By Curtis Barnard
As the sun began to drop below the Coast Range, I sat drinking a glass of Rogue’s new Wet Hop Ale. My eyes passed over the empty fields where hop vines had grown only three weeks previous, I took a sip of the Wet Hop Ale, and I felt the flavor and bitterness of each variety dance over my tongue. This limited release beer from Rogue was made available for the 10th annual Independence Hop & Heritage Festival.
Friday evening marked the beginning of the Hop festival sponsored by Rogue Ales. In downtown Independence, Oregon, the brewery had a beer garden featuring their latest Chatoe Rogue Wet Hop Ale as well as their Creek Ale and Single Malt Ale. If you happened to be a spirits connoisseur Rogue also had their entire lineup of gin, whiskey and rum available in the beer garden. For those not in the know, Rogue has a Hop Farm located just a few miles from downtown Independence where several varieties of hops are grown and are processed. Being part of the Hop & Heritage Festival is just one way that Rogue integrates with the local community and shares their passion for good beer.
While hanging out at the beer garden I was able to try the Creek Ale which is a sour style ale brewed with Oregon grown cherries. The aroma was malty with some cherries towards the end. The flavor had a sour to sweet progression and finished with a cherry note. For a newbie to sour ales, the Creek Ale is very forgiving and doesn’t leave one running for a Pale Ale.
After sampling the Creek Ale and listening to a local school band, I headed for Chatoe Rogue and the main attraction: The Wet Hop Ale. Chatoe Rogue opened earlier this year and features a Bed & Breakfast (Hop n’ Bed), Tasting Room, and plans for their Farmstead Brewery here in 2011. Construction is just beginning on the brewery, but it should be a unique place to stop and enjoy some beer in the Willamette Valley.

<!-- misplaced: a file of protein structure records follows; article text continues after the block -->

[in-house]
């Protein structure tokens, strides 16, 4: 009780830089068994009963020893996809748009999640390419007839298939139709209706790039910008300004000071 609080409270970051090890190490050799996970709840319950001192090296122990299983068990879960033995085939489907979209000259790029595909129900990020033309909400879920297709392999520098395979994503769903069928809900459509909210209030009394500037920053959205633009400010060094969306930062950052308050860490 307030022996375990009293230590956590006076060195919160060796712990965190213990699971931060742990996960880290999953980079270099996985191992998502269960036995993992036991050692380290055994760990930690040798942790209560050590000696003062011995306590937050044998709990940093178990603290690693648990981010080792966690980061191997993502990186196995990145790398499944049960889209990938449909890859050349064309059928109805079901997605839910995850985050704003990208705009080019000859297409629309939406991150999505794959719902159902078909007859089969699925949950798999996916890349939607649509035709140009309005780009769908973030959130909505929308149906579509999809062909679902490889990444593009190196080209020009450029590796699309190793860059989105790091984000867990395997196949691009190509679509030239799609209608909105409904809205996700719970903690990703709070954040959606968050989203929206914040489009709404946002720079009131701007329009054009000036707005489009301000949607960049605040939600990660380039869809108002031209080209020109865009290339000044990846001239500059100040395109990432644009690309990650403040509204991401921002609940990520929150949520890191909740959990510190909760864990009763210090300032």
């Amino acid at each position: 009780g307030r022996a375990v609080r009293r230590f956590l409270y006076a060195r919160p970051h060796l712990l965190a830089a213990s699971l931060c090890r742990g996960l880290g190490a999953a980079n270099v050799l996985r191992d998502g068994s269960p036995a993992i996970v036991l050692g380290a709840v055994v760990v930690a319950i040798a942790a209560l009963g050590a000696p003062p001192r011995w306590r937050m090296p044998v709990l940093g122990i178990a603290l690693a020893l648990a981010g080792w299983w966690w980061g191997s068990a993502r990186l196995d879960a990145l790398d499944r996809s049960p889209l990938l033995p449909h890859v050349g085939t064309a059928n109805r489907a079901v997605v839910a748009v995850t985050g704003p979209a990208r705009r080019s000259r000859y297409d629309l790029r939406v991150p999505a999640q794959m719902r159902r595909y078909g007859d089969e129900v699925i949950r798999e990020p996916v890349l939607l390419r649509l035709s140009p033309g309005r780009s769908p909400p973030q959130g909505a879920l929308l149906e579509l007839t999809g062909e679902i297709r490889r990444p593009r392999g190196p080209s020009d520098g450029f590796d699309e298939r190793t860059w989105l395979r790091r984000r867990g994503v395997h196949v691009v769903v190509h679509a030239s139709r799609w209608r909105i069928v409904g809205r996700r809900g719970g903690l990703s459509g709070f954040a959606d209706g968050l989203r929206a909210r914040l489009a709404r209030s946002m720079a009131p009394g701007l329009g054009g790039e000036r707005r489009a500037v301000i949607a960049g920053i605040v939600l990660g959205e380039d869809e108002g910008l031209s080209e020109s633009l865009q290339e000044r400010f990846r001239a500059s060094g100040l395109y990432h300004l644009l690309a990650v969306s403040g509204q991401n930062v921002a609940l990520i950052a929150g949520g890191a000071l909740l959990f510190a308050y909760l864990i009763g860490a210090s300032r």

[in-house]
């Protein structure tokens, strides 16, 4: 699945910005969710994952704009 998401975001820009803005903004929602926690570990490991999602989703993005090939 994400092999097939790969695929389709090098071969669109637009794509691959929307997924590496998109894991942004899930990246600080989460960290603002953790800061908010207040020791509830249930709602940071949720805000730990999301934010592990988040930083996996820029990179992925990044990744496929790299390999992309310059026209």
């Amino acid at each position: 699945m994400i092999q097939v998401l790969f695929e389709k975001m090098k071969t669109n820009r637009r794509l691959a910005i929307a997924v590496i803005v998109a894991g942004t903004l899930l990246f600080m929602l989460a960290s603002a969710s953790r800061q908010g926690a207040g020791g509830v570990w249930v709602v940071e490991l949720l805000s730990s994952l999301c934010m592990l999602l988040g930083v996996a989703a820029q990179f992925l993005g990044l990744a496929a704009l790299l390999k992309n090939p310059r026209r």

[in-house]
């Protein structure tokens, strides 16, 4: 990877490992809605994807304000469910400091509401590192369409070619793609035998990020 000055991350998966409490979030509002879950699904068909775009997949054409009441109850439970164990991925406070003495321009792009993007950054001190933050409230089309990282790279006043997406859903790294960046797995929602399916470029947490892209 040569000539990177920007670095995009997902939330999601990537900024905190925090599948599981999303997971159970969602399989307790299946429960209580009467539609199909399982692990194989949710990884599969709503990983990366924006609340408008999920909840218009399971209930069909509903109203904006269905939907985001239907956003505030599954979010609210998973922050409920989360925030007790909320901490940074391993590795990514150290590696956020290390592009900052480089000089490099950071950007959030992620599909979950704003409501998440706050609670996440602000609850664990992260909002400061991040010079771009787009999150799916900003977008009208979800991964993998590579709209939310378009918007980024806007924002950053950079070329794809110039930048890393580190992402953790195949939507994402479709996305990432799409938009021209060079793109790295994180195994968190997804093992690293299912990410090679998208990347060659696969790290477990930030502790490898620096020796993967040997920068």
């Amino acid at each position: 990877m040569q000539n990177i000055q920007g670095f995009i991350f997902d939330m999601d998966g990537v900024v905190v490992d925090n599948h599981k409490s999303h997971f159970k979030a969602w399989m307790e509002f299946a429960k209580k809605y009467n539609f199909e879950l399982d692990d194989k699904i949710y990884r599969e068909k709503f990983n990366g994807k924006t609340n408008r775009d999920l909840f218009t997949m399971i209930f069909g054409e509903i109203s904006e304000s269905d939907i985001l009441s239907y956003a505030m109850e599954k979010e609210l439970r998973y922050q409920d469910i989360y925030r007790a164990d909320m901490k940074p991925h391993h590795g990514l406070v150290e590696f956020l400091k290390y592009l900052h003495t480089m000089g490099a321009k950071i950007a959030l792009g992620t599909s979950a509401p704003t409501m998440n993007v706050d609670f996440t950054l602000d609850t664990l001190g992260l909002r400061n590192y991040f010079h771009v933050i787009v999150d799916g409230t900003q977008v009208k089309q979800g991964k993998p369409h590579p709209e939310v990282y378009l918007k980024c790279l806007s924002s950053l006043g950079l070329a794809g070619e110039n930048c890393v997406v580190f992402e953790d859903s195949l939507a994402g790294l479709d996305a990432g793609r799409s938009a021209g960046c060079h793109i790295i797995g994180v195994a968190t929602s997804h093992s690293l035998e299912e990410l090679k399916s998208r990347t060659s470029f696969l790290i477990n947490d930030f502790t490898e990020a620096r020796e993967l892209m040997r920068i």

I walked into the tasting room and immediately was greeted by the staff and an offer to taste the Wet Hop Ale. I was surprised when I received my sample to smell almost no hop aroma. The beer had creamy mouthfeel that carried a delightfully earthy hop flavor across my tongue. The hoppiness was followed by both a slight citrus and honey flavor. A fresh hop beer really is a completely different experience from a dried hopped beer. With only a short window in which beers can be fresh hopped, it is also a limited experience. While trying the fresh hopped beer I spoke with Sarah Rehmann, manager of the tasting room, about the past, present and future of Chatoe Rogue.
The original purpose of the hop farm was to allow Rogue to oversee the entire process from hop vine to glass (referred to as complete vertical integration), as a Rogue tagline says: “Saving the terroir of Oregon hops and barley, one acre at a time, by growing our own.” Recently however, it has become more about educating and connecting with the public. Tours of the farm and processing facilities are constantly available and the staff love to talk about the hops and ingredients that go into making a Rogue Ale. If it weren’t for the famous palate busting beers on hand and the down home hospitality I would feel like I was at a first rate vineyard. Although Sarah insisted that they aren’t trying to model Chatoe Rogue after a winery.
Chatoe Rogue is unparalleled in that you can experience good beer, meet passionate and friendly people, and see the raw ingredients that make great beer. With the festivities goings-on over weekend in Independence, it’s the perfect time to take in the Willamette Valley’s rich hop heritage. The Rogue beer garden was open from 11am – 10pm Saturday with shuttles to the hop farm hourly until 8pm. If you couldn’t make it out over the past weekend, Chatoe Rogue will have winter hours and will be open Friday, Saturday, and Sunday.